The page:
Monday, December 22, 2014

History: The Early Rishonim of Spain, Part II

Rav Leibowitz

Note: This post has been incorporated into a pamphlet on the Early Rishonim.  It can be purchased on Amazon by clicking here.  

R. Yosef b. Meir ibn Migash (d. 1141)

The Ri Migash was from Seville, Spain.  When he was twelve years old, the Rif arrived in Lucena, and the Ri left Seville to study with the Rif in Lucena.  Eventually, the Ri succeeded the Rif and served as the Rosh Yeshiva in Lucena for thirty-eight years.  Ri Migash’s greatness was described by the Rambam in his Introduction to the Mishna as follows: “That man’s intellectual abilities are frightening to one who studies his words and realizes the depths of his thinking.  We can apply to his style and approach in learning, [the verse in Kings II 23:25], “Before him there had never been a king like him.”

Ri Migash’s Talmud commentary is the first complete commentary we have that was written on Spanish soil.  His commentary was unique in Spain due to his comprehensive treatment of a tractate and his dialectic style of analysis.[1]  Indeed, the Meiri describes the Ri Migash’s commentary as the beginning of a new genre in Spain to included analysis with pesak.  This was unlike many of the commentaries that were produced at this time in Spain, which focused on pesak or on explaining specific hard words, concepts, or passages.  Still, Ri Migash’s commentary is heavily based on his predecessors, although he does not always quote them by name.  When he does, he most often references the Rif (who he calls רבינו), R. Chananel, and R. Hai Gaon.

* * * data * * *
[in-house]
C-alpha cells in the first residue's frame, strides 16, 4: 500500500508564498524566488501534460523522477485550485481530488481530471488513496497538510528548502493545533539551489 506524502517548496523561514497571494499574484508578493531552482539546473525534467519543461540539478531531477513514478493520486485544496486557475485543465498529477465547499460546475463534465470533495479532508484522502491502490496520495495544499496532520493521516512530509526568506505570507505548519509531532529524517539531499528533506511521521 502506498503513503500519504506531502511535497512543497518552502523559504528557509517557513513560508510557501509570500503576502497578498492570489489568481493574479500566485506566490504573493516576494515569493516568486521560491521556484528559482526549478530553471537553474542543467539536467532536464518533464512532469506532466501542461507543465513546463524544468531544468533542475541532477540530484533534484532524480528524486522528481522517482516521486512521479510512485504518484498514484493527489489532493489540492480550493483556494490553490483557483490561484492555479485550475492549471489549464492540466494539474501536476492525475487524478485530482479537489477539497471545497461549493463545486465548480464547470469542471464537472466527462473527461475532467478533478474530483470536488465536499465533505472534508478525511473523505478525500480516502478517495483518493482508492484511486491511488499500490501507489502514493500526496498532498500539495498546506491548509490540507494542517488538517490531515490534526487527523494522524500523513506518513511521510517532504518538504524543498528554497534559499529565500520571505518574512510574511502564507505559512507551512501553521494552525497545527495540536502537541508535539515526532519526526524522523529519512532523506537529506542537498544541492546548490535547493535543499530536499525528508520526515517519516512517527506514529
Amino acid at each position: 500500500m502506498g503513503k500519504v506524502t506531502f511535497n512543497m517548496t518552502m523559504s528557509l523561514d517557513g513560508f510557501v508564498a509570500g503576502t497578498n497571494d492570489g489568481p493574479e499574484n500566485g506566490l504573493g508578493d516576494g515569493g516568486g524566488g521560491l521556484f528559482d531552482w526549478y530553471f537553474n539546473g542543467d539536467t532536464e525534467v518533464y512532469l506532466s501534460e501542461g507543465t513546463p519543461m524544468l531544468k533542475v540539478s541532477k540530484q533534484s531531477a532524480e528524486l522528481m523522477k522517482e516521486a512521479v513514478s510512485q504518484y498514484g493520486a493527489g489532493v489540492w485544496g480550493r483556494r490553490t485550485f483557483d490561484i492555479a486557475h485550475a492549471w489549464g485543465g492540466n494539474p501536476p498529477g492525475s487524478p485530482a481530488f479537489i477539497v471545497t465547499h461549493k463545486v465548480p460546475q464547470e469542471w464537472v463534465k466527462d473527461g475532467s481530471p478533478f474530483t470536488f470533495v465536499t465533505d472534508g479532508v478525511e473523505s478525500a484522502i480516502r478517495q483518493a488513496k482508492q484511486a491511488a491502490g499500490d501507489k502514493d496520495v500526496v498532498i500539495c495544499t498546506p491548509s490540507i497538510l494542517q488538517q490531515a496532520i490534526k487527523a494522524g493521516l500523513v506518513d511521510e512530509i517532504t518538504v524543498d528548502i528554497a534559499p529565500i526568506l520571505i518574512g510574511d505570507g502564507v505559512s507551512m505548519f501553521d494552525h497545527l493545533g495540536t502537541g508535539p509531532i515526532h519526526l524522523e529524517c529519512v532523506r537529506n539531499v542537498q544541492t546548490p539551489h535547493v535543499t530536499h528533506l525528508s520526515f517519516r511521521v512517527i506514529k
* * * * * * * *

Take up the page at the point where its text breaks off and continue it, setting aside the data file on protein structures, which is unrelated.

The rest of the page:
While there are indications that Ri Migash wrote his commentary on many tractates, we only have it on Shevuos and Bava Basra.  In fact, the Reishonim also seem to only have his commentary on those two tractates.[2]

Ri Migash maintained a correspondence with the Rabbis of Narbonne, Provance.  He is the first known direct connection between the Torah leaders of Spain and those of Provance. 

[1] Dialectic Talmud Study - In the context of Talmud study, dialectic analysis refers to a rigorous style of study that questioned every aspect of a Talmudic discussion.  The Talmudic dialecticians would scrutinized every step of a Talmudic passage.  They questioned the passage’s assumptions, challenged the logic of a suggested answer, and ever raised skepticism about reported teachings.  Beyond the fine reading of the Talmudic text, the dialecticians would often question a Talmudic passage based on information learned from a Talmudic discussion in another location.  The position of the Talmud in one tractate would be used to question the validity of a passage in another tractate, leaving the dialectician to uncover a creative resolution.  Later dialecticians would put the same rigor into their analysis of the work of the earlier dialecticians. 

[2] Meiri writes that he is only in possession of Ri Migash’s commentary on Bava Basra and Shevuos.  It has been suggested that only his commentary on these two tractates were written in Hebrew, the rest were written in Arabic and hence they did not survive.  The commentary on Bava Basra only survived in fragments.  Current editions were edited by R. Moshe Shmuel Shapiro zt”l, former Rosh Yeshiva of Yeshivas Be’er Yaacov.  It is a mixture of the original fragments augmented with passages from Shita Mekubetzes and Sefer ha-Ner of Rav Zecharia Agmati.   

The Reishonim also reference a work by the Ri Migash called Megilas Setarim.  The nature of this work is not clear.  It may have been on complicated sugyos, but other suggest that it was critical comments on the Rif’s Halachos.   

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